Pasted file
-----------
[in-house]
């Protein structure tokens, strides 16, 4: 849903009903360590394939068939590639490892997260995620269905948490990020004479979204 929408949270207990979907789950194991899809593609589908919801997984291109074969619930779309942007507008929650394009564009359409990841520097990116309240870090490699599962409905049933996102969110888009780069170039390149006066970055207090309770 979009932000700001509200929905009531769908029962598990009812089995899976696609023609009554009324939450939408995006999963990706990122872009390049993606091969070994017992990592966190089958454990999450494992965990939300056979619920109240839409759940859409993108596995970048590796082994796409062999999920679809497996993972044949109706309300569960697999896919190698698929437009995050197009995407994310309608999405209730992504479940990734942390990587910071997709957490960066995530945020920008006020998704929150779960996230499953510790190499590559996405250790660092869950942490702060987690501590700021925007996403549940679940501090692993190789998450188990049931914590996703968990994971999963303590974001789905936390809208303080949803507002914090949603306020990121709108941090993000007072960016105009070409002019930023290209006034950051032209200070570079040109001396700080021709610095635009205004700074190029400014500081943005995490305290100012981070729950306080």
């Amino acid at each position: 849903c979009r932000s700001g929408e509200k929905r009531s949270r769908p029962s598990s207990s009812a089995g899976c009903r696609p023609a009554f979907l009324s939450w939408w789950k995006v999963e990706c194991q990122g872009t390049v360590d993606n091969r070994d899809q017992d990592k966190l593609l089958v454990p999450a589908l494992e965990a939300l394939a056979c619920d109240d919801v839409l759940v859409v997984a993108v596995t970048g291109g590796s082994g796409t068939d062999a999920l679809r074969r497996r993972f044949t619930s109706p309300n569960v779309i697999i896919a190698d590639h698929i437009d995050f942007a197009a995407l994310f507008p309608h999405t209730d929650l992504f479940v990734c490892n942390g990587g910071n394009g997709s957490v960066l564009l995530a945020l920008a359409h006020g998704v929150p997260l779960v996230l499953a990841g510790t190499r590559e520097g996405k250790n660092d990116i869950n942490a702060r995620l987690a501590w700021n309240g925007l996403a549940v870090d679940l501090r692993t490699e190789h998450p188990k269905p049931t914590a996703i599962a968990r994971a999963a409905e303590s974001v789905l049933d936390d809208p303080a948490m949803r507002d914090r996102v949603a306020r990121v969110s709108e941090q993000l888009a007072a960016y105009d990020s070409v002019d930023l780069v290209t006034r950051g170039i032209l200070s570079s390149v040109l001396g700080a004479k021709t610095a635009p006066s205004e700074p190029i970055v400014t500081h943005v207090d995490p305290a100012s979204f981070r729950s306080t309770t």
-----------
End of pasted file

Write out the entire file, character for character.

[in-house]
């Protein structure tokens, strides 16, 4: 849903009903360590394939068939590639490892997260995620269905948490990020004479979204 929408949270207990979907789950194991899809593609589908919801997984291109074969619930779309942007507008929650394009564009359409990841520097990116309240870090490699599962409905049933996102969110888009780069170039390149006066970055207090309770 979009932000700001509200929905009531769908029962598990009812089995899976696609023609009554009324939450939408995006999963990706990122872009390049993606091969070994017992990592966190089958454990999450494992965990939300056979619920109240839409759940859409993108596995970048590796082994796409062999999920679809497996993972044949109706309300569960697999896919190698698929437009995050197009995407994310309608999405209730992504479940990734942390990587910071997709957490960066995530945020920008006020998704929150779960996230499953510790190499590559996405250790660092869950942490702060987690501590700021925007996403549940679940501090692993190789998450188990049931914590996703968990994971999963303590974001789905936390809208303080949803507002914090949603306020990121709108941090993000007072960016105009070409002019930023290209006034950051032209200070570079040109001396700080021709610095635009205004700074190029400014500081943005995490305290100012981070729950306080």
């Amino acid at each position: 849903c979009r932000s700001g929408e509200k929905r009531s949270r769908p029962s598990s207990s009812a089995g899976c009903r696609p023609a009554f979907l009324s939450w939408w789950k995006v999963e990706c194991q990122g872009t390049v360590d993606n091969r070994d899809q017992d990592k966190l593609l089958v454990p999450a589908l494992e965990a939300l394939a056979c619920d109240d919801v839409l759940v859409v997984a993108v596995t970048g291109g590796s082994g796409t068939d062999a999920l679809r074969r497996r993972f044949t619930s109706p309300n569960v779309i697999i896919a190698d590639h698929i437009d995050f942007a197009a995407l994310f507008p309608h999405t209730d929650l992504f479940v990734c490892n942390g990587g910071n394009g997709s957490v960066l564009l995530a945020l920008a359409h006020g998704v929150p997260l779960v996230l499953a990841g510790t190499r590559e520097g996405k250790n660092d990116i869950n942490a702060r995620l987690a501590w700021n309240g925007l996403a549940v870090d679940l501090r692993t490699e190789h998450p188990k269905p049931t914590a996703i599962a968990r994971a999963a409905e303590s974001v789905l049933d936390d809208p303080a948490m949803r507002d914090r996102v949603a306020r990121v969110s709108e941090q993000l888009a007072a960016y105009d990020s070409v002019d930023l780069v290209t006034r950051g170039i032209l200070s570079s390149v040109l001396g700080a004479k021709t610095a635009p006066s205004e700074p190029i970055v400014t500081h943005v207090d995490p305290a100012s979204f981070r729950s306080t309770t």